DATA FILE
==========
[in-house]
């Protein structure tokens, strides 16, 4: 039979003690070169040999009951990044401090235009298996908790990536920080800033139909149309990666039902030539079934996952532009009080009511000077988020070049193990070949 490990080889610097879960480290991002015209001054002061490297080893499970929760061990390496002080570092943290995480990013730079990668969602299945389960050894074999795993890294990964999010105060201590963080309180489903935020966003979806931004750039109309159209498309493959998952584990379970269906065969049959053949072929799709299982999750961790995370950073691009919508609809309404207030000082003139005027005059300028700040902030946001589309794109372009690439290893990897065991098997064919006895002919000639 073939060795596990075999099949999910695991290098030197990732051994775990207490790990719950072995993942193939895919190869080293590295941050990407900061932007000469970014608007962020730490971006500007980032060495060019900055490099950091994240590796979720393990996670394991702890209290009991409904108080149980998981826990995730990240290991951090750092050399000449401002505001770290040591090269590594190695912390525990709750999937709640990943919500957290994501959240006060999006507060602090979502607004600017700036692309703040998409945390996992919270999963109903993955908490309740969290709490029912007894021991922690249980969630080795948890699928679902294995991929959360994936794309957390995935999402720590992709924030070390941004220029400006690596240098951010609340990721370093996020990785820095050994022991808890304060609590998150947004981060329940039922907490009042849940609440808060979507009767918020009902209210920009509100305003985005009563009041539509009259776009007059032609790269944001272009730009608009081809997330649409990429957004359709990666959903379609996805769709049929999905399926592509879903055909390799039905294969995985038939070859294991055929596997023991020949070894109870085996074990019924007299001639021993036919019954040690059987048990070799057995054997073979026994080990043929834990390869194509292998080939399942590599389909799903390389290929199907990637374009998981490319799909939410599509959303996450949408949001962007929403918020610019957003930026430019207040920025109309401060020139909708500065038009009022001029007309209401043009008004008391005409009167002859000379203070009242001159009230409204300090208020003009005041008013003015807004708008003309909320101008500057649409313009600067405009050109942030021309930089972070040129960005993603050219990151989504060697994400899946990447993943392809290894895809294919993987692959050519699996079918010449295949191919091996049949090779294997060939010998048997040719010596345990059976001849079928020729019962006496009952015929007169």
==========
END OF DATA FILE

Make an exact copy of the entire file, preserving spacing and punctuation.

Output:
[in-house]
């Protein structure tokens, strides 16, 4: 039979003690070169040999009951990044401090235009298996908790990536920080800033139909149309990666039902030539079934996952532009009080009511000077988020070049193990070949 490990080889610097879960480290991002015209001054002061490297080893499970929760061990390496002080570092943290995480990013730079990668969602299945389960050894074999795993890294990964999010105060201590963080309180489903935020966003979806931004750039109309159209498309493959998952584990379970269906065969049959053949072929799709299982999750961790995370950073691009919508609809309404207030000082003139005027005059300028700040902030946001589309794109372009690439290893990897065991098997064919006895002919000639 073939060795596990075999099949999910695991290098030197990732051994775990207490790990719950072995993942193939895919190869080293590295941050990407900061932007000469970014608007962020730490971006500007980032060495060019900055490099950091994240590796979720393990996670394991702890209290009991409904108080149980998981826990995730990240290991951090750092050399000449401002505001770290040591090269590594190695912390525990709750999937709640990943919500957290994501959240006060999006507060602090979502607004600017700036692309703040998409945390996992919270999963109903993955908490309740969290709490029912007894021991922690249980969630080795948890699928679902294995991929959360994936794309957390995935999402720590992709924030070390941004220029400006690596240098951010609340990721370093996020990785820095050994022991808890304060609590998150947004981060329940039922907490009042849940609440808060979507009767918020009902209210920009509100305003985005009563009041539509009259776009007059032609790269944001272009730009608009081809997330649409990429957004359709990666959903379609996805769709049929999905399926592509879903055909390799039905294969995985038939070859294991055929596997023991020949070894109870085996074990019924007299001639021993036919019954040690059987048990070799057995054997073979026994080990043929834990390869194509292998080939399942590599389909799903390389290929199907990637374009998981490319799909939410599509959303996450949408949001962007929403918020610019957003930026430019207040920025109309401060020139909708500065038009009022001029007309209401043009008004008391005409009167002859000379203070009242001159009230409204300090208020003009005041008013003015807004708008003309909320101008500057649409313009600067405009050109942030021309930089972070040129960005993603050219990151989504060697994400899946990447993943392809290894895809294919993987692959050519699996079918010449295949191919091996049949090779294997060939010998048997040719010596345990059976001849079928020729019962006496009952015929007169």